This book for children and adults of all ages features the life of Georges Seurat, who, at the remarkably young age of 31, made his most famous painting, A Sunday on La Grande Jatte—1884 (1884–86). Long a favorite work of visitors to the Art Institute of Chicago, it has resided in the museum since 1926. Seurat and "La Grande Jatte" is illustrated with the artist’s work as well as with the art he learned from, including ancient Egyptian sculpture and French Impressionist painting. The book shows us how the young painter prepared himself to execute this monumental composition, which shows over 40 Parisians spending leisure time in an island park on the outskirts of the city: he developed his remarkable "colored dot" technique and made many pencil and oil sketches of the work’s various elements. In clear and engaging language, children’s-book writer Robert Burleigh artfully explains many aspects of this complex painting and suggests ways of considering its fascinating mysteries. Seurat and the Making of "La Grande Jatte" was chosen as a 2005 Orbis Pictus Honor Book.
The Art Institute of Chicago and Harry N. Abrams, Inc., 2004 9 1/4 x 12 1/4 in.; 32 pages; 21 color illustrations ISBN 0-8109-4811-7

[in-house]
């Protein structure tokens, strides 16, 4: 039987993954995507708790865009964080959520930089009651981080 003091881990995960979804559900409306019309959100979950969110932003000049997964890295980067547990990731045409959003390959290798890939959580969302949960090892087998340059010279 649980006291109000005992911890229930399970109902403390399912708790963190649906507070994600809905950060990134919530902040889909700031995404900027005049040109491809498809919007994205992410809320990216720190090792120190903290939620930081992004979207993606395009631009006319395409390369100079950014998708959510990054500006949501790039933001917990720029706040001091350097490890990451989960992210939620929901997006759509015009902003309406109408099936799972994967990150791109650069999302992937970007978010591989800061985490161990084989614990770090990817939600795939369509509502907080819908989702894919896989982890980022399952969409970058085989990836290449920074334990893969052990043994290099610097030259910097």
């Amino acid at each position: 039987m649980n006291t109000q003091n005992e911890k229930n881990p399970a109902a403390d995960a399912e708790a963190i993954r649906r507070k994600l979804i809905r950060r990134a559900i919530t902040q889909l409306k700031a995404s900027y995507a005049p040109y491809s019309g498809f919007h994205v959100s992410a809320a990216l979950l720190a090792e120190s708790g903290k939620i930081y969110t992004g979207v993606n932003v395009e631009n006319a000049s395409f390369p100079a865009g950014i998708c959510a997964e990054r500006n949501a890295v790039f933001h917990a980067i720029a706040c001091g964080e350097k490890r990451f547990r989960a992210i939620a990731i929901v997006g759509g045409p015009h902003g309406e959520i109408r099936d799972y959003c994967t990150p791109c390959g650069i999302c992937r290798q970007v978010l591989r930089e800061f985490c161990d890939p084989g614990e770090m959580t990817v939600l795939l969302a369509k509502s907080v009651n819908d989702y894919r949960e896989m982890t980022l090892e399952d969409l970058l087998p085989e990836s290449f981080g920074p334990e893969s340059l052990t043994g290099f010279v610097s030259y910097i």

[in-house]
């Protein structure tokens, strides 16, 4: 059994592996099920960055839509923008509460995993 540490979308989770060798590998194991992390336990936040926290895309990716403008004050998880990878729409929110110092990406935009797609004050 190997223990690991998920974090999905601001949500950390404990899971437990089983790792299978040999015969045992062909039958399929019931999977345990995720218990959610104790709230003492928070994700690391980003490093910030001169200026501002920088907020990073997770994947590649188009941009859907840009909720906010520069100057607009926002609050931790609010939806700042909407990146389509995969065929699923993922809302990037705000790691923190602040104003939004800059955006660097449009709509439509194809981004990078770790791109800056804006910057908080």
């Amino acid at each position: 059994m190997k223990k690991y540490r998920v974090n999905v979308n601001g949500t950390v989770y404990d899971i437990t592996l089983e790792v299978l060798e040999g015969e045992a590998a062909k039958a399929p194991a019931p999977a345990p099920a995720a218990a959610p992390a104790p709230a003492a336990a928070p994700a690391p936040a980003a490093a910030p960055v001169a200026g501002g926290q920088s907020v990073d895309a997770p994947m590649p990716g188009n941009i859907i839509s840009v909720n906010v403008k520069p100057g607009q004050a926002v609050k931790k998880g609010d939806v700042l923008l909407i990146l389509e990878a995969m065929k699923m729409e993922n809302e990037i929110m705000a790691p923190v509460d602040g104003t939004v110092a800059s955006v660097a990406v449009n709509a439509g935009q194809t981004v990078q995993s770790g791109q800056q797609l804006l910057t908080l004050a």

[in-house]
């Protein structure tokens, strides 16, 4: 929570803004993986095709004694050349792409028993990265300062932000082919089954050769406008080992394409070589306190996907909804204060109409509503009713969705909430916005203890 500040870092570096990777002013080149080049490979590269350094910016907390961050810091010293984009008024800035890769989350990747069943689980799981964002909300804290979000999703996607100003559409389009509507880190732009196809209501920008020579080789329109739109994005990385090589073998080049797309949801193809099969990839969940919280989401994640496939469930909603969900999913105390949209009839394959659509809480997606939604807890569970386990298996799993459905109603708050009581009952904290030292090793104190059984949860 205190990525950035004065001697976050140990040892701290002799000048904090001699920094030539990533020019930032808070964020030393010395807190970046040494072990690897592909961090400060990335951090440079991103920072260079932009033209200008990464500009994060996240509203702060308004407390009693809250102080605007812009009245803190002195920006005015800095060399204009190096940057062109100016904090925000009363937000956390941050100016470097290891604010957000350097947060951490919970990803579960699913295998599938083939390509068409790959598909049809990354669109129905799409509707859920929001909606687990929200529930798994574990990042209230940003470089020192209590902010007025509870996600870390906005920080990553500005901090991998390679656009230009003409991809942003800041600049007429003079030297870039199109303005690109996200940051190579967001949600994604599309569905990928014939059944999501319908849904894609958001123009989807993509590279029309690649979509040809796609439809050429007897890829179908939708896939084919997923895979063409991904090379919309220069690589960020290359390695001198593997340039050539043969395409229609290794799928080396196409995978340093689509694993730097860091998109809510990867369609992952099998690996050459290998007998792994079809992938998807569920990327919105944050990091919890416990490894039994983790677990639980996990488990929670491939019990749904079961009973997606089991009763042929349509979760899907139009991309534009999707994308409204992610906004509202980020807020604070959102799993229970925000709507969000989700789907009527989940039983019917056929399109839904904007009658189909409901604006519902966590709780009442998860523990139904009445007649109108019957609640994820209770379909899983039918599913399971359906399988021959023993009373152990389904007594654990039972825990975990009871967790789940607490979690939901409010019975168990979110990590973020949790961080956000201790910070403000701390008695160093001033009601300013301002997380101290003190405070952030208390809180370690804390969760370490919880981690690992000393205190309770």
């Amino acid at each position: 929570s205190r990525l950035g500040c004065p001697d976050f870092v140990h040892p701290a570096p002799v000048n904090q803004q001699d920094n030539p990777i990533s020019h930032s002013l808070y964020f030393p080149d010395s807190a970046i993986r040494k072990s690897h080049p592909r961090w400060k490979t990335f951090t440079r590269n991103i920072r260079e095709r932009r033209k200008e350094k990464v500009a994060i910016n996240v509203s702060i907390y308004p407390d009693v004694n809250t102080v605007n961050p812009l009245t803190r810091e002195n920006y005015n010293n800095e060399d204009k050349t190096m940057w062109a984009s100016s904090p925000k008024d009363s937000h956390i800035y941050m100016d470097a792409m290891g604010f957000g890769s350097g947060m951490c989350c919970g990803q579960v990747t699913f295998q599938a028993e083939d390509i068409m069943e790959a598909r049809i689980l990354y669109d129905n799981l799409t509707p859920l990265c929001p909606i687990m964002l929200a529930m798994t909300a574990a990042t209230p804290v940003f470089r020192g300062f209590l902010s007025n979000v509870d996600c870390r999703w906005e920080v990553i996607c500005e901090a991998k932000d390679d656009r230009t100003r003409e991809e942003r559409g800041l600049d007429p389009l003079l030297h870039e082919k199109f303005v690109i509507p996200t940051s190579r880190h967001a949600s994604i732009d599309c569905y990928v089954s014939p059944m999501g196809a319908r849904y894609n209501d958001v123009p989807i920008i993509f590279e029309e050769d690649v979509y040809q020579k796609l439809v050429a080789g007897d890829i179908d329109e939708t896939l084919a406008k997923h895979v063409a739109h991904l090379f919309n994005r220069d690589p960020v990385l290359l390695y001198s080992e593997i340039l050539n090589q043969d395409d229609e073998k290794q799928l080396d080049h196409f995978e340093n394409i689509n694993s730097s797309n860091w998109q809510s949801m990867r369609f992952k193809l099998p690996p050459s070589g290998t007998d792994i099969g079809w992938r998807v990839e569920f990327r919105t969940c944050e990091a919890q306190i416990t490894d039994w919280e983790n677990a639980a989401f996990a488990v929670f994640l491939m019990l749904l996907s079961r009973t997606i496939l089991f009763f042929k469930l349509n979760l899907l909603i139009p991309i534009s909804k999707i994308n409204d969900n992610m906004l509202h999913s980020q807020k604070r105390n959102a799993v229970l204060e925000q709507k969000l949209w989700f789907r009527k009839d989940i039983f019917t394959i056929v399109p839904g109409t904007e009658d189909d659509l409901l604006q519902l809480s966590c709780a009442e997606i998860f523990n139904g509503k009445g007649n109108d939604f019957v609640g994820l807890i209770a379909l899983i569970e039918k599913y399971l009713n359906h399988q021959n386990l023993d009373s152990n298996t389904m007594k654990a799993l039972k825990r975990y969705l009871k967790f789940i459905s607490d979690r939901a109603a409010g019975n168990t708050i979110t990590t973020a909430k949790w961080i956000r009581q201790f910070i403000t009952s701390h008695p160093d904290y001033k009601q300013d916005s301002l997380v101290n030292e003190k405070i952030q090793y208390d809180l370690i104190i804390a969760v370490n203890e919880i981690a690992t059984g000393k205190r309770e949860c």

56 min 1 sec ago The Art Institute of Chicago TOMORROW at 4:00—See the world premiere of “The Electric Stage” by performance collective Manual Cinema.
Manual Cinema uses vintage overhead projectors, multiple screens, puppets, actors, live camera feeds, sound design, and a live music ensemble to create immersive visual stories on stage and screen.
3 hours 40 min ago The Art Institute of Chicago A Sunday on La Grande Jatte has been among the museum’s most beloved paintings since it first entered the collection in 1926. ARTicle celebrates the birthday of Georges Seurat, with some fun facts about this pointillist masterpiece.
20 hours 18 min ago The Art Institute of Chicago #TBT Ladies strike a pose in Blackstone Hall, 1909.
Demolished in 1958, the enormous two-story gallery once spanned the area between where the Asian art and Prints and Drawings galleries are today and housed over 150 plaster cast sculptures, many replicas of Greek and Roman art received as gifts from the French government.